In the first place, the language of the Scriptures is “manifestation” (I Cor. 12:7), not “confirmation” or “impartation” — both of which are terms suggesting that the Spirit’s gifts are resident in the believer, which they are not.  A person cannot confer or impart to another a gift of the Spirit.  The apostle Paul writes, speaking of the Spirit, “he gives them to each one, just as he determines” (NIV, I Cor. 7:112).  In the second place, the language of I Corinthians 12:8-11 underscores the point that the one through whom the manifestations of the Spirit are channeled, is not the reservoir of wisdom, knowledge, or any other gift of the Spirit.  Rather, they are in the sovereignty of the Holy Spirit, who gives enough “for the need.” (27)  Thirdly, there is no biblical premise for the imparting of a ministry by the laying on of hands.  The point of I Timothy 4:14, a verse sometimes cited to suggest otherwise, is to show thew endorsement of the gift that God has already given.  In keeping with a consistent Old Testament pattern (i.e. Gen. 48:14, 20; Lev. 16:2; Num. 27:18, 23), the New testament here shows that the imposition of hands is symbolic, not efficacious. Paul’s use of the Greek expression meta (“with”) denotes an accompanying circumstance, not agency.  The laying on of hands does not produce the gift, nor is it the cause of the gift.  Every person is to prove his own calling, independent of the influence of anyone else.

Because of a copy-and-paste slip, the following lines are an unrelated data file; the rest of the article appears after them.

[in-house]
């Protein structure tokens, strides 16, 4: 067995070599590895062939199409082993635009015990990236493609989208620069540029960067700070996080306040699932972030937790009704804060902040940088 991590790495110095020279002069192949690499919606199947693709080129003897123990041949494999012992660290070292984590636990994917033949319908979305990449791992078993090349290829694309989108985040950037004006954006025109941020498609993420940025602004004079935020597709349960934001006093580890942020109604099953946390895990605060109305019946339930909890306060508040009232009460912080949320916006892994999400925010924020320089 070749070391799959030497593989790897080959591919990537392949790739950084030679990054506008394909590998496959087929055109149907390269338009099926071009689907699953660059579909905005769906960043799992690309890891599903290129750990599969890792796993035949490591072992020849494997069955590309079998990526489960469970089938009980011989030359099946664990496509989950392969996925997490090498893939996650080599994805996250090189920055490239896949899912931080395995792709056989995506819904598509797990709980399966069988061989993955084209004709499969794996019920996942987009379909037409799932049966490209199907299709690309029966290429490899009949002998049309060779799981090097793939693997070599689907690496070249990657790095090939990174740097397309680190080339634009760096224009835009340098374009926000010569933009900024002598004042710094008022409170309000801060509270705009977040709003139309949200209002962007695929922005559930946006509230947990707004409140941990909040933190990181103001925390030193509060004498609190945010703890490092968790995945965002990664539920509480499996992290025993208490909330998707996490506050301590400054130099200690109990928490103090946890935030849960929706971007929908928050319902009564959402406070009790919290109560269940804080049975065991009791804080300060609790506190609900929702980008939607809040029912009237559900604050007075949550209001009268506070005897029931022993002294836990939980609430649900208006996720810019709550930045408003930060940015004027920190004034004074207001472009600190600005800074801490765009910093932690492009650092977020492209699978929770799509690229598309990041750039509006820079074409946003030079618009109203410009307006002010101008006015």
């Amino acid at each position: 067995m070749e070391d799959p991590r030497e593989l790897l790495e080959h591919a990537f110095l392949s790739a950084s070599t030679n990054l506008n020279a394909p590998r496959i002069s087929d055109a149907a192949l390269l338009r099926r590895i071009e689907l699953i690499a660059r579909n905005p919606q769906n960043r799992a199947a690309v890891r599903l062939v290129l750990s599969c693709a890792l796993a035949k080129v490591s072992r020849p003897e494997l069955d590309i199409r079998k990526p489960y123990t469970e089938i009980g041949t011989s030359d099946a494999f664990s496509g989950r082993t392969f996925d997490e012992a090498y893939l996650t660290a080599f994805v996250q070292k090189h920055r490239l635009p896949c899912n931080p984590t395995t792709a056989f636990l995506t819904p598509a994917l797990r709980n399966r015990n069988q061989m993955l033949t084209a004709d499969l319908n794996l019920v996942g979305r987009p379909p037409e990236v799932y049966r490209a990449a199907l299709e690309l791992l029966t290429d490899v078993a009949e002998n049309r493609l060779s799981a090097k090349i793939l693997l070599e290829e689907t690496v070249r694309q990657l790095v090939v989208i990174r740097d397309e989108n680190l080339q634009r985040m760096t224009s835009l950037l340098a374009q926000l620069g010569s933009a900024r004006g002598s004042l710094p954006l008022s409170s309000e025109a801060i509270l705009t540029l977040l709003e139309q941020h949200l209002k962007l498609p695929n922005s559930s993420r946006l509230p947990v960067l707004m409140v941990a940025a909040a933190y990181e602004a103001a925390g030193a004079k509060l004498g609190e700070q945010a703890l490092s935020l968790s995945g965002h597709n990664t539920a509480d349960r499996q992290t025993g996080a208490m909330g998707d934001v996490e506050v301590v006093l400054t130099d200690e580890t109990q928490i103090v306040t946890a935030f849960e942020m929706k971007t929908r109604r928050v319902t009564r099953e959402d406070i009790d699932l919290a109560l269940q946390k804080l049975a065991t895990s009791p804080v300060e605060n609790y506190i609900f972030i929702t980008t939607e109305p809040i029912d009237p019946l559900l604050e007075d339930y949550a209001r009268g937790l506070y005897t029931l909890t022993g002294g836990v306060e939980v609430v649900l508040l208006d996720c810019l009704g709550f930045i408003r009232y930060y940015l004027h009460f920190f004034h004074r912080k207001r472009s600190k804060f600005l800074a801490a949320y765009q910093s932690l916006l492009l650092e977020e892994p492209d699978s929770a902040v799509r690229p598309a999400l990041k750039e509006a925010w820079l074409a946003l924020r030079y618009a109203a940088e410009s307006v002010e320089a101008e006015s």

In conclusion, let it be stated that the Church’s march through “The Book” must always be in harmony with sound hermeneutical principles.  After all, the Christian cannot glibly affirm the integrity of Scripture on the one hand and on the other treat it like wax to be twisted and squeezed to fit our theological perceptions and biases.  That the “Scriptures can never say what they did not mean” is still axiomatic. (28)  The theology that underlies the text cannot be altered. The intelligent use of the context is still the first and last principle of good hermeneutics.

The problem with Kingdom-Now theology is that is erects a system built on the shaky foundation of spiritualizing and allegorizing, and in the final analysis it becomes an appeal to every individual person’s judgment.  Its proponents use the Word of God to sustain a theological pattern that lies outside its orbit.  Further, it embraces a hermeneutical circle which is constantly redefining and reshaping the Scriptural text to bolster a theological point of view which a literal interpretation will not sustain.  To discard a consistent, coherent, literal methodology for the ethereal fog of an over-realized eschatology is unwarranted and unconvincing.

The current revival and interest in a Kingdom-Now theology among many believers is real, not imagined.  Charisma magazine recently reported on the meeting of Jimmy Swaggart and Earl Paulk, over this very issue.  It was reported then that while the meeting between these two was “cordial”, Swaggart, a critic of Kingdom-Now teaching admitted to remaining “deep theological differences.” (29)  Swaggart is correct, and to endorse their view of Scripture is to inevitably initiate a theological trend downward.


From Scott's Bio once on the website of the Eastern Pentecostal Bible College: 

I have been a member of the teaching faculty at Eastern Pentecostal Bible College, a denominational Christian ministry training centre of The Pentecostal Assemblies of Canada, since 1981. Prior to this I served in pastorates in both Northern and Central Ontario, Quebec and Prince Edward Island. My academic focus is in Old Testament Studies.